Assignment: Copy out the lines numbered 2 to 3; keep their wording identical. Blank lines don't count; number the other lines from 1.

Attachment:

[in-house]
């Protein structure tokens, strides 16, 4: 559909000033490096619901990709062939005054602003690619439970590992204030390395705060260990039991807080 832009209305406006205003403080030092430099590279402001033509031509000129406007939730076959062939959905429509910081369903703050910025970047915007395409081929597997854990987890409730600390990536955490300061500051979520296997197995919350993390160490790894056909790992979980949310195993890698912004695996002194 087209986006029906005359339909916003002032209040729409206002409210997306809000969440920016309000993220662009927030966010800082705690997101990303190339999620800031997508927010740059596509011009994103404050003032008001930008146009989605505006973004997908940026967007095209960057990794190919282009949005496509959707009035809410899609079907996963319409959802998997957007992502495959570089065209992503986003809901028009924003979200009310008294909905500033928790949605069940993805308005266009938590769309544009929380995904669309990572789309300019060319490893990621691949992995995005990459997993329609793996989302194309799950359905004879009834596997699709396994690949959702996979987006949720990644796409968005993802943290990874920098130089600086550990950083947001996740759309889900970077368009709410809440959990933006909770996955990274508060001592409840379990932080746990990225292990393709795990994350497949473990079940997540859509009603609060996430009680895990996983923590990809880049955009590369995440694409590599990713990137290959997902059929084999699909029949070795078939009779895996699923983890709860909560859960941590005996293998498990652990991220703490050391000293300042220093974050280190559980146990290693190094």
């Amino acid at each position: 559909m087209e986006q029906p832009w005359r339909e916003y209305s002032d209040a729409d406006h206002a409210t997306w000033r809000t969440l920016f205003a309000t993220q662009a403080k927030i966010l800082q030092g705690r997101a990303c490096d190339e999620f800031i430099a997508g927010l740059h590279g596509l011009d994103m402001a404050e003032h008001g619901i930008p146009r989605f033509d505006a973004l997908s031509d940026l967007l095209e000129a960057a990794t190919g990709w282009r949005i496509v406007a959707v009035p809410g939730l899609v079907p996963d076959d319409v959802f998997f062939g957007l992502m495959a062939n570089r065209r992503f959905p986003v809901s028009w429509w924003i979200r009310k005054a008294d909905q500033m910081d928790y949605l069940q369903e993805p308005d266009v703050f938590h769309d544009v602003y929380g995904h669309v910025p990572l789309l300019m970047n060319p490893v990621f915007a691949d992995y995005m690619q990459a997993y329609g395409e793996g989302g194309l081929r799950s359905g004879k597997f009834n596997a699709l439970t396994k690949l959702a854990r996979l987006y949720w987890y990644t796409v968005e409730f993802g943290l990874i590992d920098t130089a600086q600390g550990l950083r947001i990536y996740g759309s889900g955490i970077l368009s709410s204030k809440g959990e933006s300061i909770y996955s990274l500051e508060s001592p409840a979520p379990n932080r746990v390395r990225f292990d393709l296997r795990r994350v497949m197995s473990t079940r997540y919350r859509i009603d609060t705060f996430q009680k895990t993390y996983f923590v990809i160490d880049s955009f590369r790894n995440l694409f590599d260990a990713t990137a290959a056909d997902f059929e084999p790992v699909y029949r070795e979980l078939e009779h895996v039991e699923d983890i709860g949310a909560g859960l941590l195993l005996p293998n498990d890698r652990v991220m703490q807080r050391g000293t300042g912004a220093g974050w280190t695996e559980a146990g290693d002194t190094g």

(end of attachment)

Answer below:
């Protein structure tokens, strides 16, 4: 559909000033490096619901990709062939005054602003690619439970590992204030390395705060260990039991807080 832009209305406006205003403080030092430099590279402001033509031509000129406007939730076959062939959905429509910081369903703050910025970047915007395409081929597997854990987890409730600390990536955490300061500051979520296997197995919350993390160490790894056909790992979980949310195993890698912004695996002194 087209986006029906005359339909916003002032209040729409206002409210997306809000969440920016309000993220662009927030966010800082705690997101990303190339999620800031997508927010740059596509011009994103404050003032008001930008146009989605505006973004997908940026967007095209960057990794190919282009949005496509959707009035809410899609079907996963319409959802998997957007992502495959570089065209992503986003809901028009924003979200009310008294909905500033928790949605069940993805308005266009938590769309544009929380995904669309990572789309300019060319490893990621691949992995995005990459997993329609793996989302194309799950359905004879009834596997699709396994690949959702996979987006949720990644796409968005993802943290990874920098130089600086550990950083947001996740759309889900970077368009709410809440959990933006909770996955990274508060001592409840379990932080746990990225292990393709795990994350497949473990079940997540859509009603609060996430009680895990996983923590990809880049955009590369995440694409590599990713990137290959997902059929084999699909029949070795078939009779895996699923983890709860909560859960941590005996293998498990652990991220703490050391000293300042220093974050280190559980146990290693190094």
């Amino acid at each position: 559909m087209e986006q029906p832009w005359r339909e916003y209305s002032d209040a729409d406006h206002a409210t997306w000033r809000t969440l920016f205003a309000t993220q662009a403080k927030i966010l800082q030092g705690r997101a990303c490096d190339e999620f800031i430099a997508g927010l740059h590279g596509l011009d994103m402001a404050e003032h008001g619901i930008p146009r989605f033509d505006a973004l997908s031509d940026l967007l095209e000129a960057a990794t190919g990709w282009r949005i496509v406007a959707v009035p809410g939730l899609v079907p996963d076959d319409v959802f998997f062939g957007l992502m495959a062939n570089r065209r992503f959905p986003v809901s028009w429509w924003i979200r009310k005054a008294d909905q500033m910081d928790y949605l069940q369903e993805p308005d266009v703050f938590h769309d544009v602003y929380g995904h669309v910025p990572l789309l300019m970047n060319p490893v990621f915007a691949d992995y995005m690619q990459a997993y329609g395409e793996g989302g194309l081929r799950s359905g004879k597997f009834n596997a699709l439970t396994k690949l959702a854990r996979l987006y949720w987890y990644t796409v968005e409730f993802g943290l990874i590992d920098t130089a600086q600390g550990l950083r947001i990536y996740g759309s889900g955490i970077l368009s709410s204030k809440g959990e933006s300061i909770y996955s990274l500051e508060s001592p409840a979520p379990n932080r746990v390395r990225f292990d393709l296997r795990r994350v497949m197995s473990t079940r997540y919350r859509i009603d609060t705060f996430q009680k895990t993390y996983f923590v990809i160490d880049s955009f590369r790894n995440l694409f590599d260990a990713t990137a290959a056909d997902f059929e084999p790992v699909y029949r070795e979980l078939e009779h895996v039991e699923d983890i709860g949310a909560g859960l941590l195993l005996p293998n498990d890698r652990v991220m703490q807080r050391g000293t300042g912004a220093g974050w280190t695996e559980a146990g290693d002194t190094g």